Your new album Daily Conversation has been out for about a week. Are you happy with how it’s been doing?
Oh, man, the response from the internet has been phenomenal. It’s definitely doing better than I expected it to. It’s definitely doing really well as far as what the fans think. I’m definitely pleased about that.
Is Daily Conversation helping fans realize that those two songs you recorded with DJ Premier last year were more than a flash in the pan?
Yeah. I’m glad that I got the chance to showcase what I could do with DJ Premier and Skyzoo and I’m definitely grateful for the records, but you can get pigeonholed with people wanting to always hear you with Sky or Premier. I’m glad I got to expand my wings a little bit.
And it’s always good for the fans to want certain things and to try to make certain things happen. As fans, we always have collaborations that we want to see happen, but I want the fans to see me standing on my own two and that I rock with producers like Marco Polo and Khrysis. I want them to understand that I’m going to work with Preem again but it’s not going to be only with Preem. If you dig what I’m doing, you’re going to dig it regardless.
What inspired you to name the project Daily Conversation?
Just the topics that I touched on on the record, I felt that it was daily conversations in my life and not only me but people across the board, whether it’s about politics or about family issues or health or money or grinding. Whatever the topic, I think that these are the topics that go across the board and people can relate to them from all walks of life.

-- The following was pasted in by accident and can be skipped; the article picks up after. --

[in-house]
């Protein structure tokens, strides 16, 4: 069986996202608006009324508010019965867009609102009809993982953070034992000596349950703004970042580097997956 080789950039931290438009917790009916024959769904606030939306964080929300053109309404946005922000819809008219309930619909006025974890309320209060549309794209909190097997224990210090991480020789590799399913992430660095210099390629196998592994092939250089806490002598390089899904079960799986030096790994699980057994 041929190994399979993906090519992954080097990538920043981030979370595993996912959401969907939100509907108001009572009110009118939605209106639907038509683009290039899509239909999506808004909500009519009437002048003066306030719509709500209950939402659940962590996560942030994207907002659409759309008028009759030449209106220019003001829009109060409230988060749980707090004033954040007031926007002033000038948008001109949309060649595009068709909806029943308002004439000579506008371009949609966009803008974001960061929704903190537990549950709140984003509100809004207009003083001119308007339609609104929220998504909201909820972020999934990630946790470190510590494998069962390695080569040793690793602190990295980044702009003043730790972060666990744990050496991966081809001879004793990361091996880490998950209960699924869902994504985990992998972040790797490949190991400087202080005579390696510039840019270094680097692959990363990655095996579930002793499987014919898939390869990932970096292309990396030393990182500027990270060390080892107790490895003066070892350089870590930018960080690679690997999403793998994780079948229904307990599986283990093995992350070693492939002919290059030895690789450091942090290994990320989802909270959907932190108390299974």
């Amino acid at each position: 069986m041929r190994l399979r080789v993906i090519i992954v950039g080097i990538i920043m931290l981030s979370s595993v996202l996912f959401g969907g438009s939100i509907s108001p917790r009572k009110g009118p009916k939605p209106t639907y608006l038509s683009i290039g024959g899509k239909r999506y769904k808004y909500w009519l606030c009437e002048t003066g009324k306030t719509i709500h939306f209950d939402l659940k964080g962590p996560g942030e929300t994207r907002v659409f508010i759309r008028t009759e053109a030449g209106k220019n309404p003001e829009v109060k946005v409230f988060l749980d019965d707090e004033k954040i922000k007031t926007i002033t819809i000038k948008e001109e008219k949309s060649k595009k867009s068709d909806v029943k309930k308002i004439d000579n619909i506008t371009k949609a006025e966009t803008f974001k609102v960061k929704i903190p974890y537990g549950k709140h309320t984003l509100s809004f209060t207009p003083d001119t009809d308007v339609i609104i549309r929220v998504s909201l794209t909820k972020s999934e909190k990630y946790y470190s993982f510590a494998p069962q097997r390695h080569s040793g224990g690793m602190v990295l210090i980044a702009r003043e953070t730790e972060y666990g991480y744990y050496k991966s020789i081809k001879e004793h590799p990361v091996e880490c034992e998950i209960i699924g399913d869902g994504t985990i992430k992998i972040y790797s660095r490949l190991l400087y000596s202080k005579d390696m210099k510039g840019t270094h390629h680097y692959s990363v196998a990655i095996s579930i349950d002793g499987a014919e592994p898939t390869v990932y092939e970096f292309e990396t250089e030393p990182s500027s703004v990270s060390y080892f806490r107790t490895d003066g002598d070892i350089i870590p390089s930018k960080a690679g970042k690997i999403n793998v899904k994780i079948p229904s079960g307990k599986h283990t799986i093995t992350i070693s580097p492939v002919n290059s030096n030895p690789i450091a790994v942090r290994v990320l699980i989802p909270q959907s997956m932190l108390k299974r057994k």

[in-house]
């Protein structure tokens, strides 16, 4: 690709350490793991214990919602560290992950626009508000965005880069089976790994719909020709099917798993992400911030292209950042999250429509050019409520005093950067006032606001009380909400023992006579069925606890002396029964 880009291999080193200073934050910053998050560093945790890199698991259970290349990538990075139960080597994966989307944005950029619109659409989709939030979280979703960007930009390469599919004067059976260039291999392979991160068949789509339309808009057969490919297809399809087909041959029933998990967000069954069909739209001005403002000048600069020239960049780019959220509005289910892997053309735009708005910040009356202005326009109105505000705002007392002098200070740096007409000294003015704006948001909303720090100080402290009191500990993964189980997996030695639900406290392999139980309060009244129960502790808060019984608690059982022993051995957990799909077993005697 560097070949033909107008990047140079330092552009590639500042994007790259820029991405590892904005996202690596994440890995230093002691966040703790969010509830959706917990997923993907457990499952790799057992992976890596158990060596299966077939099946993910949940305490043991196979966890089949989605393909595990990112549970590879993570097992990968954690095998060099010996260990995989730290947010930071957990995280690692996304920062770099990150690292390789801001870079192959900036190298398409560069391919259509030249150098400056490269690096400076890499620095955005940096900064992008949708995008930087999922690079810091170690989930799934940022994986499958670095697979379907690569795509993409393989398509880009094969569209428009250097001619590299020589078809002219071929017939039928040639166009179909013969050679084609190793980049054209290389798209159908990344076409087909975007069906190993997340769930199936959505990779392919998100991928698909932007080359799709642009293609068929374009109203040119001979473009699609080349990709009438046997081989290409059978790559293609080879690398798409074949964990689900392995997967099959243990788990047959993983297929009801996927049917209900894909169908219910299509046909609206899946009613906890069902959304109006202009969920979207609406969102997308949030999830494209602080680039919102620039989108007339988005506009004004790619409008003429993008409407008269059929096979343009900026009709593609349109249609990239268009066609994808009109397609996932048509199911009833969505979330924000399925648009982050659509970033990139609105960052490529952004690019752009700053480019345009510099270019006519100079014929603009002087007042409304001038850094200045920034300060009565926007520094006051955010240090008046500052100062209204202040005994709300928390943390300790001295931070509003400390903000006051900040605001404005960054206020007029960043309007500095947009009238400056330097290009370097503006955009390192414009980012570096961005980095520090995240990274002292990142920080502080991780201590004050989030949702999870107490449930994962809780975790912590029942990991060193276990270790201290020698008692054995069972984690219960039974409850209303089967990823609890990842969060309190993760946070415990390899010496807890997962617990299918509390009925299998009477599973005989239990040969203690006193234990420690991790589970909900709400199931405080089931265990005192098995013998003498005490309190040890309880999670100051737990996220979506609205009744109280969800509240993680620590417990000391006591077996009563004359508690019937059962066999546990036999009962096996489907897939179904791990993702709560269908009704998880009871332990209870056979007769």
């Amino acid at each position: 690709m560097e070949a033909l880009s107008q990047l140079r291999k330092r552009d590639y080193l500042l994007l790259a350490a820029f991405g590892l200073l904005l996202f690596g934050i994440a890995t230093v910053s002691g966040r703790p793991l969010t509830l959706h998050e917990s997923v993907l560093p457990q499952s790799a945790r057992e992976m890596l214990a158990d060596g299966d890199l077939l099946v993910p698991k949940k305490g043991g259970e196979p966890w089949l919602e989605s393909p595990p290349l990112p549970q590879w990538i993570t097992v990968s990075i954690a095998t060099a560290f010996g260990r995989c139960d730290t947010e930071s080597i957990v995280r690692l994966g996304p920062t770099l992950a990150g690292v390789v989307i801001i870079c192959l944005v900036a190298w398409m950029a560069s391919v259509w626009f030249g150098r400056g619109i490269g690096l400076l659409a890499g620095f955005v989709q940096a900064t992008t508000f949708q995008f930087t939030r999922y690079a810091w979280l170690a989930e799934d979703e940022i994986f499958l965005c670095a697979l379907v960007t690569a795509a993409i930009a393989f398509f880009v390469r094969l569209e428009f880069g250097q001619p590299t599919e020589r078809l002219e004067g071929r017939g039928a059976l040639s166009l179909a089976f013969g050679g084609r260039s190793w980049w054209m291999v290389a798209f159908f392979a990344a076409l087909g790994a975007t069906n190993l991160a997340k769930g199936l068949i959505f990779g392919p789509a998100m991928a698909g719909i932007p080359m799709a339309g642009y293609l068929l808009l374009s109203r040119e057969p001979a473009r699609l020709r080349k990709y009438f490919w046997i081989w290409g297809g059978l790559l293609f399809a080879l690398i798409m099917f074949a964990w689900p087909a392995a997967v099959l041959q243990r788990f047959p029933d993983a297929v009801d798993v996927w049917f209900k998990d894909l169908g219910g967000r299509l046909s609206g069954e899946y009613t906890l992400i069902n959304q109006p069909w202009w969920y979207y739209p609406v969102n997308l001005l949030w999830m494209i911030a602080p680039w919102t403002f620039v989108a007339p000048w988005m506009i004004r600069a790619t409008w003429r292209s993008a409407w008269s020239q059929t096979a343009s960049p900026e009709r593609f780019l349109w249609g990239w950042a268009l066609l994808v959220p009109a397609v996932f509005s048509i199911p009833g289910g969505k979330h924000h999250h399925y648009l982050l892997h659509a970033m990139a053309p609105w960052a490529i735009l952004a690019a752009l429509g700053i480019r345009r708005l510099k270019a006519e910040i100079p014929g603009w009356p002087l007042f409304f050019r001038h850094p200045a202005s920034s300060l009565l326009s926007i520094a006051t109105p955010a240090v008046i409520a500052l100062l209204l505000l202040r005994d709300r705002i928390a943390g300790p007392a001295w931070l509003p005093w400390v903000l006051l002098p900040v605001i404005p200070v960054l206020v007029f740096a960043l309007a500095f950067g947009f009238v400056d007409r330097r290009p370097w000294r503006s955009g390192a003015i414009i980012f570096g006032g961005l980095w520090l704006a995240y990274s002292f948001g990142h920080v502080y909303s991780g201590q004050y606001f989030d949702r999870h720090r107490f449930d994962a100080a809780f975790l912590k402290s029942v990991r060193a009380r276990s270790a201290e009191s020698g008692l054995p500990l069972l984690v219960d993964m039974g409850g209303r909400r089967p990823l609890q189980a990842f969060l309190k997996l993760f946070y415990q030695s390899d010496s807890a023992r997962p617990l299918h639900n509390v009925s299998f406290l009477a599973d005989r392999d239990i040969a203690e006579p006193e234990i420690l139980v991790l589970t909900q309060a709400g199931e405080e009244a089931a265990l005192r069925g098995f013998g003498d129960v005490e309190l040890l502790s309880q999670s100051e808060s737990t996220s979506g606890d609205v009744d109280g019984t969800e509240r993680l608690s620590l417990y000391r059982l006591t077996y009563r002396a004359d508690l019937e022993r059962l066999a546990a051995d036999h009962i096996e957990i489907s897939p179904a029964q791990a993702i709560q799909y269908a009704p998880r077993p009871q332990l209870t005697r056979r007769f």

Looking at how many people use text messaging and 2-ways today, is the art of having a conversation changing or devolving into a very impersonal act?
It’s definitely less personal as far as the communication devices that people have. It’s just like all technology, man – it’s a double-edged sword. It allows you to communicate without having to talk. You can multi-task. But at the same time, people have close friends that they only communicate with via email or text message. I was talking to one of my friends the other day and she has one of her best friends who she’s never met. They’ve been communicating via email for the last six years.
As an artist, how much easier is your life because of your Sidekick?
I’m a personal guy. I like to build relationships as opposed to just doing business with people. If you’re a cool person and we connect on a couple of different levels, I would rather connect and have a relationship more than you just being the guy that plays my records. But on the same token, I don’t like to use the phone all that often. I was one of the first advocates of the pager. I’ve always been one who liked to communicate off of the phone. It’s a little ironic that I say that and then say that I’m a personal person, but when I hook up with people, we have a great time and it’s personal. But with communication, I’m definitely not opposed to sending out emails because I definitely do it often.
In the intro to Daily Conversation, you tell people that you don’t mind them dubbing the mixtape. That’s cool of you to say.